NEWS
April 4, 2002 | JOHN J. GOLDMAN, TIMES STAFF WRITER
An electrical engineer who prosecutors say is a confidant of Osama bin Laden's and a founding member of the Al Qaeda terrorist group pleaded guilty Wednesday to attempted murder in the stabbing of a federal prison guard. Government lawyers said the attack was part of a plot to take hostages at the high-security unit of the Metropolitan Correctional Center in Manhattan.
ENTERTAINMENT
January 26, 2003 | Elaine Dutka
Terry Gilliam, the maverick director responsible for such off-center films as "Time Bandits," "12 Monkeys" and "Brazil," met his match when he tackled Cervantes' Don Quixote. His 10-year battle to bring the character to the screen became an obsession -- one he was forced to suspend when his $32-million production had the plug pulled by the insurance company in October 2000 after just six days of shooting. Chronicling the film's decline and fall were documentarians Keith Fulton and Louis Pepe, brought in to track the evolution of the project.
ENTERTAINMENT
February 9, 2002 | DAVID GRITTEN, SPECIAL TO THE TIMES
There was a certain inevitable logic that Terry Gilliam would attempt to make a film based on Cervantes' 17th century novel "Don Quixote." He is, after all, one of the most quixotic of directors. Visionary, impulsive and unpredictable, Gilliam, 61, is a man who chooses to dream the impossible dream.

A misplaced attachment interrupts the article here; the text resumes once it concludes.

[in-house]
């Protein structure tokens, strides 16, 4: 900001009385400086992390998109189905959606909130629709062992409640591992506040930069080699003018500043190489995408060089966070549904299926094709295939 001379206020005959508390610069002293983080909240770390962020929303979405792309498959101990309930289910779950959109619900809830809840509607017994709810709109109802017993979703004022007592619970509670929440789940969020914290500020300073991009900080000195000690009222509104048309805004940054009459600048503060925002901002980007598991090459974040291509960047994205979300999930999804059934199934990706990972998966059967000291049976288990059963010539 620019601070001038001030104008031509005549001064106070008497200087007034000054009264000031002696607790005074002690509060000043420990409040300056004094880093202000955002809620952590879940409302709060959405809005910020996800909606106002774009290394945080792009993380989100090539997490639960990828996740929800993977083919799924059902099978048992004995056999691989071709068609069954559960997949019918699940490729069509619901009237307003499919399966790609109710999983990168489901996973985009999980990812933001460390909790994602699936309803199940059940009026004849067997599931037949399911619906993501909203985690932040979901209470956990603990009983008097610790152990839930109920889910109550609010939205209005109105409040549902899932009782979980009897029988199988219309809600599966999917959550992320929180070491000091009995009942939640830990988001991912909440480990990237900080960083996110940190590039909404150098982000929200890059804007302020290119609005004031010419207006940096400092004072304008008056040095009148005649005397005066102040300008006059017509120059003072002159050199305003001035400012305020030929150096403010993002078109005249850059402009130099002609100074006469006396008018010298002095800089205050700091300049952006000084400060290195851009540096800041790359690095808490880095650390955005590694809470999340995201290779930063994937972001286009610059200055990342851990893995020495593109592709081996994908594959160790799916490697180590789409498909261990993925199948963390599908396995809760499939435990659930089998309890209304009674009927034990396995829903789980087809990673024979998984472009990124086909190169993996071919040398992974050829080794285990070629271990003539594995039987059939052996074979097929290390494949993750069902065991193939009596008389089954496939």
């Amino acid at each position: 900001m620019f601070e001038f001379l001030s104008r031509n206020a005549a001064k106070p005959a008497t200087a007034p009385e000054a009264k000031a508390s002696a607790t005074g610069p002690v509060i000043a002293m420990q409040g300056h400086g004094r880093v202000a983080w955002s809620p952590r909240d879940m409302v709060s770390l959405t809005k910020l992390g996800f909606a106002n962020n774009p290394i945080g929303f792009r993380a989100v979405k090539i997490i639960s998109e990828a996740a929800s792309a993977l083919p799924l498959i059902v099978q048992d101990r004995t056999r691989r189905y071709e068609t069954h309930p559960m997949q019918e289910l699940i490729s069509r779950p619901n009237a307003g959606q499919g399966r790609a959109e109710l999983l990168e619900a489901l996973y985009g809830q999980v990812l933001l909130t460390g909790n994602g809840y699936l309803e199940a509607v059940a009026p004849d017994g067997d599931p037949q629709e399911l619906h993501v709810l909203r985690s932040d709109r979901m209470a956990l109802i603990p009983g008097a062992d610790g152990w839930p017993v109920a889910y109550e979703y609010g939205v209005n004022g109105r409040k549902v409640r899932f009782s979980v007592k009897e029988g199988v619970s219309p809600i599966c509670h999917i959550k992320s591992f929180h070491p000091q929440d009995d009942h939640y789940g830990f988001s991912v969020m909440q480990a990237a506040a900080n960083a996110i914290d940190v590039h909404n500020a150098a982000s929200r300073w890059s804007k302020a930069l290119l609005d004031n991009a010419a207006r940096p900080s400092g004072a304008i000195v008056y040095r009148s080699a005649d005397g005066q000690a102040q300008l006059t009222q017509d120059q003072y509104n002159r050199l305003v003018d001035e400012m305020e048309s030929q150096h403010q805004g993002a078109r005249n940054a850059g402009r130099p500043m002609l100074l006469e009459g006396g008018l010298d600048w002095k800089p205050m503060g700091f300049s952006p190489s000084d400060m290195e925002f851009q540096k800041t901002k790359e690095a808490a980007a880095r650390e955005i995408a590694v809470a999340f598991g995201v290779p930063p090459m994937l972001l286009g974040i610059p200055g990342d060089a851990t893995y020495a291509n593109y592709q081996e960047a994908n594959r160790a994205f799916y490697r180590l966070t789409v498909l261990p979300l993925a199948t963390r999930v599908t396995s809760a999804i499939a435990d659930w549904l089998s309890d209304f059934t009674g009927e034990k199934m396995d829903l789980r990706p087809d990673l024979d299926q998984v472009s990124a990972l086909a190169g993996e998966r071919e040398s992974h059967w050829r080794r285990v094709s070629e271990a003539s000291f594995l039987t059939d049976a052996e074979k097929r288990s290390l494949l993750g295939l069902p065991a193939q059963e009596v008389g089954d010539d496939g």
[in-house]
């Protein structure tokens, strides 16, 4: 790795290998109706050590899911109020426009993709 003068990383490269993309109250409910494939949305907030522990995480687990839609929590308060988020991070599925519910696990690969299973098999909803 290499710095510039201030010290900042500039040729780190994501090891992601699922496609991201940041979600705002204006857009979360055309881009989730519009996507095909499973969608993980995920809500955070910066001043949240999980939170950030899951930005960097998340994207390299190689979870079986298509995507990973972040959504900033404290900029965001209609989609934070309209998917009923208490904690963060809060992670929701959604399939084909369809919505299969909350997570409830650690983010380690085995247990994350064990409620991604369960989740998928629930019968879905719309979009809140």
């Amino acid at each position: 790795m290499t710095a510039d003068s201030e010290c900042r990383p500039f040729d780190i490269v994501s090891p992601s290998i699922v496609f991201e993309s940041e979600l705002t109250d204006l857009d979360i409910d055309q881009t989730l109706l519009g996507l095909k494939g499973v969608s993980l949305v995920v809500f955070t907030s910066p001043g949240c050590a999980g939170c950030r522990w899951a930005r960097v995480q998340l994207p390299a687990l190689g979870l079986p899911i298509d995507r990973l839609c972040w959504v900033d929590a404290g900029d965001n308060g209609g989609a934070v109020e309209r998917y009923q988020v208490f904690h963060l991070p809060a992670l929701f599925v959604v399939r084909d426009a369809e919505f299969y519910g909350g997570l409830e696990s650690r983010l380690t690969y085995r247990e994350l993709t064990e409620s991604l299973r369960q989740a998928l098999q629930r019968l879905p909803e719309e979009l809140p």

NEWS
January 19, 2003 | Richard Cromelin and Kevin Crust
Amandla! A Revolution in Four-Part Harmony. Recounts the role of freedom songs in South Africa's fight against apartheid. Directed by Lee Hirsch. Artisan, Feb. 7 Blossoms of Fire. Maureen Gosling's film illuminates the colorful culture of Mexico's Isthmus Zapotecs, known for their work ethic and powerful matriarchy. New Yorker Films, July A Decade Under the Influence.
ENTERTAINMENT
December 7, 2000
THURSDAY 8pm & 9:30 pm Jazz No grinches allowed at the Jazz Bakery, where the sets by Cyrus Chestnut and his trio will include songs from his latest album, the pianist's take on the classic work by Vince Guaraldi, "A Charlie Brown Christmas." See Review, Page 41. The Cyrus Chestnut Trio, the Jazz Bakery, 3233 Helms Ave., Culver City, today-Sunday at 8 and 9:30 p.m. $22. (310) 271-9039.